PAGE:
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Virus as food additive

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Virus as food additive

Posted by Lauren [5181.1351] on August 21, 2006 at 08:41:28:

This is from the New York Times:

August 19, 2006
Agency Approves First Use of Viruses as a Food Additive
By THE ASSOCIATED PRESS
WASHINGTON, Aug. 18 (AP) A mix of bacteria-killing viruses may be sprayed on cold cuts, wieners and sausages to combat common microbes that kill hundreds of people a year, federal health officials ruled Friday.

The ruling, by the Food and Drug Administration, is the first approval of viruses as a food additive, said Andrew Zajac of the Office of Food Additive Safety at the agency.

Treatments that use bacteriophages to attack harmful bacteria have been a part of folk medicine for hundreds of years in India and for decades in the former Soviet Union.

The approved mix of six viruses is intended to be sprayed onto ready-to-eat meat and poultry products, including sliced ham and turkey, said John Vazzana, the president and chief executive of Intralytix, which developed the additive.

The viruses, called bacteriophages, are meant to kill strains of the Listeria monocytogenes bacterium, the food agency said.

The bacterium can cause a serious infection called listeriosis, primarily in pregnant women, newborns and adults with weakened immune systems. In the United States, an estimated 2,500 people become seriously ill with listeriosis each year, according to the federal Centers for Disease Control and Prevention. Of those, 500 die.

Luncheon meats are particularly vulnerable to Listeria because after they are bought they are typically not cooked or reheated, which can kill harmful bacteria like Listeria, Mr. Zajac said.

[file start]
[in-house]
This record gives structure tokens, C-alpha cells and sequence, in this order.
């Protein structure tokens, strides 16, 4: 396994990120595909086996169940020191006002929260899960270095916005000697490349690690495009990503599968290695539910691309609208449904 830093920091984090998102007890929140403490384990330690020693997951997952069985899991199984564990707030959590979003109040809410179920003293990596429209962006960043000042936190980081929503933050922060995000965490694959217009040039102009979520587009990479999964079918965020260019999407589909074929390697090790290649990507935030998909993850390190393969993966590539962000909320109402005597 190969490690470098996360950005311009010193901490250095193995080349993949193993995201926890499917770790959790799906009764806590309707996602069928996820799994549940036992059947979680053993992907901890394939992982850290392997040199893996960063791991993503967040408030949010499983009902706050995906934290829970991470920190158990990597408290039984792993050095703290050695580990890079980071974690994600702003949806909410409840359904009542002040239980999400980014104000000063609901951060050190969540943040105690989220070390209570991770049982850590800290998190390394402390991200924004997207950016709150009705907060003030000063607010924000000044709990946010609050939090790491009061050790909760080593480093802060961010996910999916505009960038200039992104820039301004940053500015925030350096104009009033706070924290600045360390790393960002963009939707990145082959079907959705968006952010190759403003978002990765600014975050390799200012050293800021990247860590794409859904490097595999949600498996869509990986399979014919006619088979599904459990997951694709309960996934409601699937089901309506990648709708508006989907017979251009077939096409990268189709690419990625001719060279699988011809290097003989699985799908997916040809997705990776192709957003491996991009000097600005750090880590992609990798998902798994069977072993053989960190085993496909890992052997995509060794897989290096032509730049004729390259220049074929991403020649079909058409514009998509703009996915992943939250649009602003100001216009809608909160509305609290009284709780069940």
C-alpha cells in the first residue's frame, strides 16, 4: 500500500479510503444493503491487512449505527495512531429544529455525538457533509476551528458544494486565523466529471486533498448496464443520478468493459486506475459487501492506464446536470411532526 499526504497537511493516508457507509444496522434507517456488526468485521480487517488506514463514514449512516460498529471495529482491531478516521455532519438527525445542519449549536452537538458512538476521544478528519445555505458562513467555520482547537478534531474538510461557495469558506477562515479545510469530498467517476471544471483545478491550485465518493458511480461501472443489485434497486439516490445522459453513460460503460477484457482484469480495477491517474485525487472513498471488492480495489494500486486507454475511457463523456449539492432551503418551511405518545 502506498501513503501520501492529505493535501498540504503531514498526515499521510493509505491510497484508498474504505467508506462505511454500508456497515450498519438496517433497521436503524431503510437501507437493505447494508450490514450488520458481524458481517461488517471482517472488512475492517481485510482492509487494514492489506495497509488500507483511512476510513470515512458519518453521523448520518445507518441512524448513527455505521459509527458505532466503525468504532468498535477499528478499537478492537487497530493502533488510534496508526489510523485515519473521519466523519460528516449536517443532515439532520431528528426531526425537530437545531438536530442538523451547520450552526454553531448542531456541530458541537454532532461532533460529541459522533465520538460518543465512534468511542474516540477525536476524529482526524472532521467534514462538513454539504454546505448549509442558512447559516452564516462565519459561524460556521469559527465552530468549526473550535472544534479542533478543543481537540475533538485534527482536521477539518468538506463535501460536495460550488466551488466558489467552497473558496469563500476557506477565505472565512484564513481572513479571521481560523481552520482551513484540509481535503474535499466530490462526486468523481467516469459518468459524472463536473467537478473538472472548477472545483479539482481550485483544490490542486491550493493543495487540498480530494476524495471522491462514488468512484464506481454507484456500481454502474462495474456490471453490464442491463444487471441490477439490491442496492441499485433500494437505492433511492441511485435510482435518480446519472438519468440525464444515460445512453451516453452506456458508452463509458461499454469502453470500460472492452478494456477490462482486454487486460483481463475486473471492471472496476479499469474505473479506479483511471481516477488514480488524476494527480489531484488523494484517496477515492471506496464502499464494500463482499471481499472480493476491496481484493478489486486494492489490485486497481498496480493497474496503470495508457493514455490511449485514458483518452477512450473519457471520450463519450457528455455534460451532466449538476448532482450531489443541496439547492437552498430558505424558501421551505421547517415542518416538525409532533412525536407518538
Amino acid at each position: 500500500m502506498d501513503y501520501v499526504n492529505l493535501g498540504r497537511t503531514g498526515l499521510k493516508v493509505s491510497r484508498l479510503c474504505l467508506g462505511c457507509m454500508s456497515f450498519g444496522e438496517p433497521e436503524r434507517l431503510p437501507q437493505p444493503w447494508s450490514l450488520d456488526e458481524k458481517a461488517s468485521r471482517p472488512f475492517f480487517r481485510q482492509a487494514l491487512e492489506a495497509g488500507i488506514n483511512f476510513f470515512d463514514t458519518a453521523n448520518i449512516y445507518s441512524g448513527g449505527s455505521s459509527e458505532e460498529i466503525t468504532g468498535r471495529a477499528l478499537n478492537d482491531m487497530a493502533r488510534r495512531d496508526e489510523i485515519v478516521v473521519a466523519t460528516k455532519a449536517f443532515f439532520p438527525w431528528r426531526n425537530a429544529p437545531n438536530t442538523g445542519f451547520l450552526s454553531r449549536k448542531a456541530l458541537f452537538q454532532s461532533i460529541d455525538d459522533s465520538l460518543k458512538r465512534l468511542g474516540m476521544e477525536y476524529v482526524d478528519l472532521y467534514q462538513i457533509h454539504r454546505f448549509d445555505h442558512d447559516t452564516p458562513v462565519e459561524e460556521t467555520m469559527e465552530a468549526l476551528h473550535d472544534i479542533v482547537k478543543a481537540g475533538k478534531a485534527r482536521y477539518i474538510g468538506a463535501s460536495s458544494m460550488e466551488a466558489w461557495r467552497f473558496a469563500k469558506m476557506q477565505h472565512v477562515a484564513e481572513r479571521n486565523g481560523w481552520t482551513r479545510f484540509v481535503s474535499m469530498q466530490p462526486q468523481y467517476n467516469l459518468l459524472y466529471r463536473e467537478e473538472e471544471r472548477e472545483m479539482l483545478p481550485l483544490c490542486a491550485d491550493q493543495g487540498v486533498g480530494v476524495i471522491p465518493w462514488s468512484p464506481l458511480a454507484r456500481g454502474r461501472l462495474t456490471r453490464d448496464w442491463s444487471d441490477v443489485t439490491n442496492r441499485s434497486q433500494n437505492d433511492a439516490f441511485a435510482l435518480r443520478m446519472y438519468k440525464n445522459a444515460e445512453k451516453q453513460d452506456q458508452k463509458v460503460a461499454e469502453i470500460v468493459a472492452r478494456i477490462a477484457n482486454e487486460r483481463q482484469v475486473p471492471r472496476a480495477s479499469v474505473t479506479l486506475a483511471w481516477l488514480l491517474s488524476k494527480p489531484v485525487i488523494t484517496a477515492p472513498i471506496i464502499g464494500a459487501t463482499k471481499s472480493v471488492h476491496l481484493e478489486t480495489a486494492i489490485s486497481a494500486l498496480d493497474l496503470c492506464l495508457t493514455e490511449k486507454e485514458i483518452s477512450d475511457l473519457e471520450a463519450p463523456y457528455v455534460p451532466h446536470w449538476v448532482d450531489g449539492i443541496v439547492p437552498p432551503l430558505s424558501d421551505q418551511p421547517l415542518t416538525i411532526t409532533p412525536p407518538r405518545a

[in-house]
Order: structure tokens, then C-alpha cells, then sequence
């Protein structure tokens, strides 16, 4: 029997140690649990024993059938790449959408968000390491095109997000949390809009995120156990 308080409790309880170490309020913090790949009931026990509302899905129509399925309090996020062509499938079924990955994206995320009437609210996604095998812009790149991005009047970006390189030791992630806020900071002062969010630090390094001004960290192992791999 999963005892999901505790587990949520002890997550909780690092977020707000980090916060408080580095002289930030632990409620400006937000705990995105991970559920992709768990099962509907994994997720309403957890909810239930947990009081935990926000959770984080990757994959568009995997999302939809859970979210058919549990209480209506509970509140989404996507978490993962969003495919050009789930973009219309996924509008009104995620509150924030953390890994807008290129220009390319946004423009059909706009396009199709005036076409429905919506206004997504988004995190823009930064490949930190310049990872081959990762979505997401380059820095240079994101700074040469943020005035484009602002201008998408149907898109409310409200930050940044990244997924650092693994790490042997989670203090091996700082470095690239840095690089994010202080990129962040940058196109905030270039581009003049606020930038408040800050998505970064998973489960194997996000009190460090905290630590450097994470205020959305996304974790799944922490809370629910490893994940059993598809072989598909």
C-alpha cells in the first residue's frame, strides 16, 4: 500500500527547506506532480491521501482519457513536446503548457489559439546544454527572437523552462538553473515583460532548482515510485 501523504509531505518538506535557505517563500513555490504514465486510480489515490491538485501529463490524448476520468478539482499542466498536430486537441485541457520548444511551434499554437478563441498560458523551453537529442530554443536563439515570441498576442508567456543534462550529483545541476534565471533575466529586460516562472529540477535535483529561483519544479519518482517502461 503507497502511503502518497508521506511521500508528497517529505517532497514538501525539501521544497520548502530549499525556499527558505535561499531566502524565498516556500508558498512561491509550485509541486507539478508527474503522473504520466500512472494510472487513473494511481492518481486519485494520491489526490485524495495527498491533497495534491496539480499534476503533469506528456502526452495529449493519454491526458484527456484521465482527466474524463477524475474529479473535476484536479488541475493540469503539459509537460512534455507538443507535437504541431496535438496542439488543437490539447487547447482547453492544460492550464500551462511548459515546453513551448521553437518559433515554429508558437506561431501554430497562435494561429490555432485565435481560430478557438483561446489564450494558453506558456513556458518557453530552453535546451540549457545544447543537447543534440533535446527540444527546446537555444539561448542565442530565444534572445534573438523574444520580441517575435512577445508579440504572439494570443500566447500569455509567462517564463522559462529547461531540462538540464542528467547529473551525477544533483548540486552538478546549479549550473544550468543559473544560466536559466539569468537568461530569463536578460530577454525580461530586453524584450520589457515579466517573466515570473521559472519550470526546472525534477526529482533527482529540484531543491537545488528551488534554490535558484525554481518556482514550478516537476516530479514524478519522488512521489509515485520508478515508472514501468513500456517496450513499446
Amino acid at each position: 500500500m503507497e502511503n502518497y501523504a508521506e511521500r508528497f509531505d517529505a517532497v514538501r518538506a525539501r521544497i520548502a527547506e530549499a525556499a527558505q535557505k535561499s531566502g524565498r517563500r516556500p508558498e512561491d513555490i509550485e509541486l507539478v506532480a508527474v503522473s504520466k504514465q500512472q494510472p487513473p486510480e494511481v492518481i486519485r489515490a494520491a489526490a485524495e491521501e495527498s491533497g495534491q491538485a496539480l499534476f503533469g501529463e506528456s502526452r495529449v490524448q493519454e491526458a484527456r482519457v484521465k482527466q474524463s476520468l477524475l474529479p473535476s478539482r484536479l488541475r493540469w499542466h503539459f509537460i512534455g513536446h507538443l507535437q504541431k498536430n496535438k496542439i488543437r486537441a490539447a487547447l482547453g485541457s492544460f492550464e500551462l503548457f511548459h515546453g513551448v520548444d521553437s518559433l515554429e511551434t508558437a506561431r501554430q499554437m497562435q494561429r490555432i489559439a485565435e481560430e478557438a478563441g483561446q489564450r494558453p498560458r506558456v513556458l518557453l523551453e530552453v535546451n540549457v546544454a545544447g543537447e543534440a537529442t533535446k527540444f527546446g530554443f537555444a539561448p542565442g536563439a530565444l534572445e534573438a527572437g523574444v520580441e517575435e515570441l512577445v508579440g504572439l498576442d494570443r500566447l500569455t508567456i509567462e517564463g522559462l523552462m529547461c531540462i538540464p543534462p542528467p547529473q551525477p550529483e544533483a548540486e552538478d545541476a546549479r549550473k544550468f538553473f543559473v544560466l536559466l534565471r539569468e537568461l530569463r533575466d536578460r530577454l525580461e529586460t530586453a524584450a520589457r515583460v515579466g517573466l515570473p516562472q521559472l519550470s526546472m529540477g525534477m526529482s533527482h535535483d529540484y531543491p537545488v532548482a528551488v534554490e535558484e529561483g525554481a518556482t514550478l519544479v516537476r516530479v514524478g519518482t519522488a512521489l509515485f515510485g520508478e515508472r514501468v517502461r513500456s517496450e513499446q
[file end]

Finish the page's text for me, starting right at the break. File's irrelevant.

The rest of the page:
The preparation of bacteriophages , the name is from the Greek for bacteria eater, attacks only strains of the Listeria bacterium and not human or plant cells, the food agency said.

As long as it used in accordance with the regulations, we have concluded it's safe, Mr. Zajac said.

People normally come into contact with bacteriophages through food, water and the environment, and they are found in our digestive tracts, the agency said.

Consumers will not be aware which meat and poultry products have been treated with the spray, Mr. Zajac said. The Department of Agriculture will regulate the actual use of the product.

The viruses are grown in a preparation of the very bacteria they kill, and then purified. The food agency had concerns that the virus preparation could contain toxic residues from the bacteria, but testing did not reveal residues, which in small quantities are not likely to cause health problems anyway, the agency said.

The F.D.A. is applying one of the toughest food-safety standards which they have to find this is safe, said Caroline Smith DeWaal, director of food safety for the Center for Science in the Public Interest, a consumer advocacy group. ?They couldn?t approve this product if they had questions about its safety.